In Defense of Anger

My brother is an engineer and makes robots. The thing that led him to be so great at his profession is that he sees things wrong around him that others do not and is driven to fix them. For example, when I was living in a shitty apartment with a  bathroom door that wouldn’t close all the way, he was at once compelled to fix it because the frustration of an easy to fix broken thing was unbearable to him.  I had been resigned to live with a broken door and had begun to think that occasionally jamming was one of its inherent properties. Then my brother came and saw it, got angry at the broken door, fixed it, and materially improved my life.

Anger about social injustice is like that engineer’s anger. It arises out of seeing clearly what is wrong. It leads to action. It’s not negative. It is energy.  If we let ourselves feel the anger we can use that energy. We see the world with new eyes. We see the things that are wrong that everyone assumes are just that way inherently, naturally. We refuse to put up with it. We try to fix what is broken. That means we live with more internal discomfort about society. We seem angry because we are angry.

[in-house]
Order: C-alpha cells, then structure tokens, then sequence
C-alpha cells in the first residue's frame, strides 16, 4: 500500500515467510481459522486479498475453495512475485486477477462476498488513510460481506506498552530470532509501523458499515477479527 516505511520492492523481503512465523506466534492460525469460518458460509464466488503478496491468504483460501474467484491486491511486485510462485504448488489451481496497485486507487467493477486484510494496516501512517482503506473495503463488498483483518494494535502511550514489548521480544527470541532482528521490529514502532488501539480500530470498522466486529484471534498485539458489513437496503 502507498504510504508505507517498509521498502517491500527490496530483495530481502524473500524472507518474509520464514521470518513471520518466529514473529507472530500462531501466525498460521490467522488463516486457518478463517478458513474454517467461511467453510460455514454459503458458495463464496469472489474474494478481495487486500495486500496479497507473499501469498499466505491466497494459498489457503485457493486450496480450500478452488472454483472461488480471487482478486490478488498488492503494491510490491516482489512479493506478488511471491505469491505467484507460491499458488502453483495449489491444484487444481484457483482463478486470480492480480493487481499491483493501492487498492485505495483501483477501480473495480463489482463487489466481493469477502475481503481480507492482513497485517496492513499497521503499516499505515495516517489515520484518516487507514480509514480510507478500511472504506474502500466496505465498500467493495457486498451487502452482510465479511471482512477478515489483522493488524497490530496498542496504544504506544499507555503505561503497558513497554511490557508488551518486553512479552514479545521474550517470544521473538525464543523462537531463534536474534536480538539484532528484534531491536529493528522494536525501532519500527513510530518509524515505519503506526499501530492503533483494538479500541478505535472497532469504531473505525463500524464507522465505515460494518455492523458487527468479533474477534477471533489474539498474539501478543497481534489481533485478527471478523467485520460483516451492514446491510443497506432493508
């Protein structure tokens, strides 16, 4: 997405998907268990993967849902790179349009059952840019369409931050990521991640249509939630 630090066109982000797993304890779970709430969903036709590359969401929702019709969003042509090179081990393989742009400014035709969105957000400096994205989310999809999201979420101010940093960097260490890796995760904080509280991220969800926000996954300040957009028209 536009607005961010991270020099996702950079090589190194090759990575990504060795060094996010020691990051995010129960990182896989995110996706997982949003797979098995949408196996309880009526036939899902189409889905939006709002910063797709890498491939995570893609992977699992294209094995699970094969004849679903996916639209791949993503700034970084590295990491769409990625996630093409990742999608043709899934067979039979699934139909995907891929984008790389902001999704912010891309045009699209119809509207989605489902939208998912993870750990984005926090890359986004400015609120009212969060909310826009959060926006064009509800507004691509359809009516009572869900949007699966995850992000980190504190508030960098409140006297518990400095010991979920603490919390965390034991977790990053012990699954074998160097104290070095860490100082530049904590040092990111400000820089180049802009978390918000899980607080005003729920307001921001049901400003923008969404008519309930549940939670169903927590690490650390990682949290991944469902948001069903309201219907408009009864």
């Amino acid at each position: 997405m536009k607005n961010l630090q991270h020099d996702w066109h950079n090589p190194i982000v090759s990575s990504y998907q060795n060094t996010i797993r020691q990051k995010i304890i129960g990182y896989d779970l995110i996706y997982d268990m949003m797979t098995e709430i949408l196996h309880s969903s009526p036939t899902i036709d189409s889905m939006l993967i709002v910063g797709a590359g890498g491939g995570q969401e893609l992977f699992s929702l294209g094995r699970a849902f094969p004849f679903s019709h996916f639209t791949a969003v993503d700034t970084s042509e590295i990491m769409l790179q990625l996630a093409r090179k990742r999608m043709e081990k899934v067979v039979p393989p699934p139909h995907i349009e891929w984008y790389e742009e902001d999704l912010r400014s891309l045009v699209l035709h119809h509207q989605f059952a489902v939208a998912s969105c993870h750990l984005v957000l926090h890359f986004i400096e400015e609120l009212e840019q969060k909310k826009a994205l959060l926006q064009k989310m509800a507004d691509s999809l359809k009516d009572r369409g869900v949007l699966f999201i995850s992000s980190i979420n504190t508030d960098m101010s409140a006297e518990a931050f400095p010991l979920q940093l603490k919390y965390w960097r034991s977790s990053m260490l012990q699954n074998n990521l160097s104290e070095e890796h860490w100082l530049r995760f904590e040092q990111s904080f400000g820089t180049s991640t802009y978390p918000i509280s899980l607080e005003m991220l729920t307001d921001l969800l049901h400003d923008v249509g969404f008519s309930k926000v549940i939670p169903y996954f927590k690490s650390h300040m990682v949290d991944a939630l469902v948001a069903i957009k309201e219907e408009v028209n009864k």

Simply allowing ourselves to be angry is the first act of rebellion. The oppressed are not supposed to be angry at the oppressors, but we are. The more we try to suppress that anger the more it turns inward and destroys us from within. Women particularly aren’t supposed to be angry. Instead of turning that energy towards social action we turn it inwards into depression, or harmful self controlling behaviors, all to try to suppress the anger.

But if we allow ourselves to see, and to feel frustrated, then we have a chance to change the world for the better. We must see the problem before we can fix it.

Most fixes aren’t easy, but maybe there are some like that door that didn’t close that my brother fixed so simply, and everyone mistakenly thinks they have to deal with it.